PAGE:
With Cannes Film Festival opener “Grace of Monaco” the subject of a long-running dispute over how the story of Grace Kelly should be told, the writer of the film says he gets how the late princess’ story could be interpreted in different ways.
Arash Amel, the “Grace” screenwriter who also served as one of the film’s producers, said in an interview that he understands the disparate takes on the actress-turned-princess, who famously met Prince Rainier while on a trip to the Cannes Film Festival in 1955 and married him the following year.
“Grace Kelly was a complicated figure, and some will see her as a princess story and others will see her as a more tragic tale,” he said. “It’s a matter of how you interpret the history.”
On Thursday, The Times reported that two versions of the Nicole Kidman film have been cut, a lighter one by U.S. distributor the Weinstein Co. and a darker one by the film’s French producer, Pierre-Ange Le Pogam, and director Olivier Dahan.
The differing cuts came after -- and in turn gave rise to -- a number of salvos between the French filmmakers and company chief Harvey Weinstein, a back-and-forth that has led to a standoff between Weinstein and Indian financier YRF over an agreement to release the film in the U.S.
If the parties cannot come to an arrangement, it could result in the Weinstein Co. dropping the movie ahead of the Cannes Film Festival, putting its U.S. distribution prospects into question.
Amel said he preferred not to comment on the disagreement between the parties or any distribution issues.
But he said that he thinks the fact that Kelly could be seen in multiple ways says as much about the cultural backgrounds of the people involved as it does about Kelly herself. Many in the U.S., for instance, view Kelly, who raised three children with Rainier over their quarter-century of marriage, as a happy tale of a beautiful actress living out a real-life fantasy.
The French, already possessing a complicated relationship with Monaco, often view her more as a cautionary tale of a privately suffering victim of royal-family indifference than as a glittery success story.
“I think every country in the world will see this story a little bit differently,” he said. “America and France are just the furthest apart on that spectrum.”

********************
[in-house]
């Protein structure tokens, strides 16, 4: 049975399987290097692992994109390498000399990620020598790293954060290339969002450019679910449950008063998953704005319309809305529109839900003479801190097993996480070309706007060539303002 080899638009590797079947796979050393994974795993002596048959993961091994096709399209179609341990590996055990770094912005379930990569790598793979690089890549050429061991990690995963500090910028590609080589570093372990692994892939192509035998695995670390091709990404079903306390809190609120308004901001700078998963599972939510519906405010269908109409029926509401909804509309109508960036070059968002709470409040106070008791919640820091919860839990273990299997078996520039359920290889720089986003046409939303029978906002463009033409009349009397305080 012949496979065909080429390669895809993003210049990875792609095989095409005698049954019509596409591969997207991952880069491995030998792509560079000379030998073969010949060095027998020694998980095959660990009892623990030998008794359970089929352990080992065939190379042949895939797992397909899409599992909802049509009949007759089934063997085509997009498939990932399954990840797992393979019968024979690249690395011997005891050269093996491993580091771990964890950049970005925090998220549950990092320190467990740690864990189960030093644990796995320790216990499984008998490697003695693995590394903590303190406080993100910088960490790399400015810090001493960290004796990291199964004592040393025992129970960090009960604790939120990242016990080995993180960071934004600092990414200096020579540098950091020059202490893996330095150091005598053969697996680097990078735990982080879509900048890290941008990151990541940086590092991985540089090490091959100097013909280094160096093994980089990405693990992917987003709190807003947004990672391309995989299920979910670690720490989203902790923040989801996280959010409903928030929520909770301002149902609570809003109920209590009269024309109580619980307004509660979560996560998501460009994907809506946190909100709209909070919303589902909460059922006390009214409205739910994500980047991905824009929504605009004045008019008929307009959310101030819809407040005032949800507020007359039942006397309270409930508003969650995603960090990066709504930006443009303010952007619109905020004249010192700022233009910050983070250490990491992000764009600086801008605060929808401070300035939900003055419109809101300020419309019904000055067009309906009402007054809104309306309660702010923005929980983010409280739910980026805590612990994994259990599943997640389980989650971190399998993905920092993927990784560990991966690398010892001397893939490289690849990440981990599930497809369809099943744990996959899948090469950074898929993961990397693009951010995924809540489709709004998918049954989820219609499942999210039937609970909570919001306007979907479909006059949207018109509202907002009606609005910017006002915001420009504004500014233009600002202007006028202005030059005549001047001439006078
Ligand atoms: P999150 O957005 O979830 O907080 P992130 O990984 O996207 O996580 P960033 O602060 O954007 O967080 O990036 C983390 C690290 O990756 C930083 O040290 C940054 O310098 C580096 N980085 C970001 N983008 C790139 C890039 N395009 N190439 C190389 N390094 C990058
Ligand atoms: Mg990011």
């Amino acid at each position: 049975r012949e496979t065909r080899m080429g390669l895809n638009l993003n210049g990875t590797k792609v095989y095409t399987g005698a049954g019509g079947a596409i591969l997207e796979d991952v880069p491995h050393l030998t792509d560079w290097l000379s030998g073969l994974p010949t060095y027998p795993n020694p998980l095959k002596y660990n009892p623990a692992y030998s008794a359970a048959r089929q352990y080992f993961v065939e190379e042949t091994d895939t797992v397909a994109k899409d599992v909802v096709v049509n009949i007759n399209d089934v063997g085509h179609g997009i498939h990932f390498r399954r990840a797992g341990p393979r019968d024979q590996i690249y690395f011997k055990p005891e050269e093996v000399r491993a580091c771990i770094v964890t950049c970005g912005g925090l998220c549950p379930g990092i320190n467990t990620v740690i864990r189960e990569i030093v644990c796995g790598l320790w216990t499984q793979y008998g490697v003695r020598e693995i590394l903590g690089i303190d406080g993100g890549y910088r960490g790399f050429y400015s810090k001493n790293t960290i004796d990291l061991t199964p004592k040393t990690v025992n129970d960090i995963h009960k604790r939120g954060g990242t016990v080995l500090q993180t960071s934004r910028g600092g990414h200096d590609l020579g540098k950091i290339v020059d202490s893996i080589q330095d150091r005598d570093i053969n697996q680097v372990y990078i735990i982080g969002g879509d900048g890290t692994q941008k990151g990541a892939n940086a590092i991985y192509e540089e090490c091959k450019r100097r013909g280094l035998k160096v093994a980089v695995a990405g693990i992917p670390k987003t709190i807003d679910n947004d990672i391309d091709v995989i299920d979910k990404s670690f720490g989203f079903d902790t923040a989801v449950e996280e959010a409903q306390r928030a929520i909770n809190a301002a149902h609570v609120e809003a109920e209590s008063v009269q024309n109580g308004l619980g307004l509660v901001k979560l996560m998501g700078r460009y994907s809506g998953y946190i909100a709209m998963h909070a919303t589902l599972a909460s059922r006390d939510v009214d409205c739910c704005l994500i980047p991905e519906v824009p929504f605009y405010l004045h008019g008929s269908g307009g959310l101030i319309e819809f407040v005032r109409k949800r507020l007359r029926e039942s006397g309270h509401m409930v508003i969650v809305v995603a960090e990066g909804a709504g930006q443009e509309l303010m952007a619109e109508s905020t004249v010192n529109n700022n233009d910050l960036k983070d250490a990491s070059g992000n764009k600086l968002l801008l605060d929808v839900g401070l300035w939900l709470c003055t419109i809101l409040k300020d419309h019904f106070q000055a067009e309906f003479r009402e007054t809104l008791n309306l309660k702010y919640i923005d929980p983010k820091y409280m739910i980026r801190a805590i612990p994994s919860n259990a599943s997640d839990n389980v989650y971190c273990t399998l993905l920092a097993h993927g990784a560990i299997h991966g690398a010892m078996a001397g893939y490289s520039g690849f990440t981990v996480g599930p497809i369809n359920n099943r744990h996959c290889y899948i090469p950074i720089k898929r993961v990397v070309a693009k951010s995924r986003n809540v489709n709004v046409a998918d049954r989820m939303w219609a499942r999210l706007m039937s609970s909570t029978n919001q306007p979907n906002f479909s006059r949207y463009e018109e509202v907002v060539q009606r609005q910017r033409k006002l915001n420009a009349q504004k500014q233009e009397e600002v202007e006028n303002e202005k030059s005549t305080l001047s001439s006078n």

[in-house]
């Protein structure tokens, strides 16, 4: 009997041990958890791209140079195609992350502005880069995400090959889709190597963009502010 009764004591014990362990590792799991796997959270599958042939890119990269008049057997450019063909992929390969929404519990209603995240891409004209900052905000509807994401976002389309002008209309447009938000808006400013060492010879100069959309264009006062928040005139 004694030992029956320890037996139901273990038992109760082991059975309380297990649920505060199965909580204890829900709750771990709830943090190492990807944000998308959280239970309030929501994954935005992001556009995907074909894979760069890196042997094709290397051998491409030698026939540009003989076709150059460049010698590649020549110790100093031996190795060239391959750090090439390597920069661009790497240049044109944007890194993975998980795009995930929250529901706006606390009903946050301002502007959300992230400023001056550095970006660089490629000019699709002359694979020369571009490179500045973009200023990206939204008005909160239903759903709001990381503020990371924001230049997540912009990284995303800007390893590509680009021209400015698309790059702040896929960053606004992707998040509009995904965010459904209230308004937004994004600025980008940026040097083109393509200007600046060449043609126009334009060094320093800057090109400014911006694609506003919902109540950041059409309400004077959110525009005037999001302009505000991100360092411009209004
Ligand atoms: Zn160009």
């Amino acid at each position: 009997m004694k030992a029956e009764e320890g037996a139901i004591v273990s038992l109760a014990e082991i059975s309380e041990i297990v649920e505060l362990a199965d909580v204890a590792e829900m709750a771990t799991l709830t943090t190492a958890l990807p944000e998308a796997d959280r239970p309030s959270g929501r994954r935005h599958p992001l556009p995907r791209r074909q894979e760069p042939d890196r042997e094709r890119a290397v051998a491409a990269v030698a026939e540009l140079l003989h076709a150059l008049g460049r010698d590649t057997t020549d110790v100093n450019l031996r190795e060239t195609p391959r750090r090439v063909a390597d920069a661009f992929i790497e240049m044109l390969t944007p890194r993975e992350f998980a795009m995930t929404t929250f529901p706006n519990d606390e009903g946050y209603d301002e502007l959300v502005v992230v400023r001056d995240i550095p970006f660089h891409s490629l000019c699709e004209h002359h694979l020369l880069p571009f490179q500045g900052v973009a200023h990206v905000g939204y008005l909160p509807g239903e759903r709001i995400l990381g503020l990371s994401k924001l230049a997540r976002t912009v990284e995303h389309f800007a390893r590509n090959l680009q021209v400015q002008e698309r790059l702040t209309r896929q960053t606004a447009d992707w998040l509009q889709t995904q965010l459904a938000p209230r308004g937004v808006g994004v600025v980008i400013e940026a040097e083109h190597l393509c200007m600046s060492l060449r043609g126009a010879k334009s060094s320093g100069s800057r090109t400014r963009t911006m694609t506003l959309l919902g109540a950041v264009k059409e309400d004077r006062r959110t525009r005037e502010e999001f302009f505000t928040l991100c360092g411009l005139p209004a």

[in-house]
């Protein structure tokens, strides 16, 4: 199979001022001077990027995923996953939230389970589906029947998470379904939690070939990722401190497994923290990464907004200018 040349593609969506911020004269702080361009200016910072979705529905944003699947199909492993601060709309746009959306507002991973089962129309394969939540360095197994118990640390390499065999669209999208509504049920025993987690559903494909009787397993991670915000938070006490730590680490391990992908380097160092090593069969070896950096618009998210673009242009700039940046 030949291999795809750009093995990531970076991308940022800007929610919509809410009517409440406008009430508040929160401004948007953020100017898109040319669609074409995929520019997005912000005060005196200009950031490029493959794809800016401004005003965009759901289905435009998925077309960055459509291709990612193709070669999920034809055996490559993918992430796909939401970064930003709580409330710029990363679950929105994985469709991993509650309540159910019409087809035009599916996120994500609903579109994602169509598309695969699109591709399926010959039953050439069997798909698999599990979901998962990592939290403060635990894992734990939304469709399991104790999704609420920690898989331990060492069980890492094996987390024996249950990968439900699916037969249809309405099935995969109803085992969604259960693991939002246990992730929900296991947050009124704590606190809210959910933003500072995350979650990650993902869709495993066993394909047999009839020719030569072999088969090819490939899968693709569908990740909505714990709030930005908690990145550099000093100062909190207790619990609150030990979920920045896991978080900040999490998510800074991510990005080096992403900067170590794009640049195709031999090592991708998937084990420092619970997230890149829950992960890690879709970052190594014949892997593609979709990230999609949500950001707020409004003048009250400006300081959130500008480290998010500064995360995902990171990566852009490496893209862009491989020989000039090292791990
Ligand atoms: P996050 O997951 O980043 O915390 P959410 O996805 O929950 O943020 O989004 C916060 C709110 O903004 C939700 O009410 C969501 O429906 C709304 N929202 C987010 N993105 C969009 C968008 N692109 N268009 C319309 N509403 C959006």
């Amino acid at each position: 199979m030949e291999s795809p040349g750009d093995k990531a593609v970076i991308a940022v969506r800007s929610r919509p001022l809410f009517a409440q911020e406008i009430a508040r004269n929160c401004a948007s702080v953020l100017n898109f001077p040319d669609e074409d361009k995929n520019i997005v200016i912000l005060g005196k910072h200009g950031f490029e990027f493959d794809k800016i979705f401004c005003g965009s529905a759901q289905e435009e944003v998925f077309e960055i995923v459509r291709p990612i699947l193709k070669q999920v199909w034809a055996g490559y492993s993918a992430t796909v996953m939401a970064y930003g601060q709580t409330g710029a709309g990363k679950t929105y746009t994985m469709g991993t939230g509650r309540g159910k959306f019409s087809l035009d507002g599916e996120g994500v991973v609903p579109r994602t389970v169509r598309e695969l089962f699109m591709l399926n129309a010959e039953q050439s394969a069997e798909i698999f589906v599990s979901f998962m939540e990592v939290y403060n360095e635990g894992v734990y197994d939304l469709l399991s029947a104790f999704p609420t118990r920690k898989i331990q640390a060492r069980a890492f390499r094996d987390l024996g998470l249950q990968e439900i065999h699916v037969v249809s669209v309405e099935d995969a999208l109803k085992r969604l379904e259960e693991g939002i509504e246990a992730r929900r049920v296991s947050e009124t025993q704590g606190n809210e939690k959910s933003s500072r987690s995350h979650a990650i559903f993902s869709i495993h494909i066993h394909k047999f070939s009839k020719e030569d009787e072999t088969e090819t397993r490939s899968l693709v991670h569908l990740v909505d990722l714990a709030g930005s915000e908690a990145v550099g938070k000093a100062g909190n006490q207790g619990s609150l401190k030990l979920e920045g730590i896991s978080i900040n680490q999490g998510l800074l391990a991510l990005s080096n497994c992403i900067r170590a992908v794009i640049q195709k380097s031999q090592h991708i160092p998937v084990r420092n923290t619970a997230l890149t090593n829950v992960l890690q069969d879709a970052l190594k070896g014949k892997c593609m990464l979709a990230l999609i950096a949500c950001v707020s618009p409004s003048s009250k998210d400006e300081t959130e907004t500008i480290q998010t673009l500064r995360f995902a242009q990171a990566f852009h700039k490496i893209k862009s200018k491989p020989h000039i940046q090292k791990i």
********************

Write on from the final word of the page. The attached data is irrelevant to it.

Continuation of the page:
Indeed, the Weinstein cut of the movie suggests a light, Capra-esque fairy tale, while the version led by Le Pogam and Dahan is a heavier narrative in which a difficult Prince Rainer led to Kelly leading a painful life not long after she arrived in Monaco.
What’s striking is that both versions of the film derive from the same script.
“It is strange to have two fundamentally different movies based on one set of pages,” Amel acknowledged. “It almost feels like I’ve written a play and I’m seeing two different stagings of the work.” Words that were uttered sweetly in the U.S. version, for instance, can be said with a harsh edge in the French take; music and lighting could also influence how we view the action.
“It’s a fascinating study in how many ways there are to read a text,” he said.
Europeans will soon get to judge one of those visions for themselves. Several days after the Cannes opening, the French version will open in theaters across that country, followed by the cut’s release in Britain and other territories in the weeks following. The U.S. version, alternatively, may yet roll out in the States, but only if the Weinstein Co. can come to an agreement on the distribution deal.
Amel, who is set to begin a media tour in Europe for the film’s rollout there, said that those expecting his script to follow a literal blow-by-blow of Kelly’s life should think again. Rather, he said, he intended to show the subtle ways one can read a complicated figure who lived her life in the public eye.
“It was never about the truth in a literal way,” he said. “It was about the interpretation of an icon.”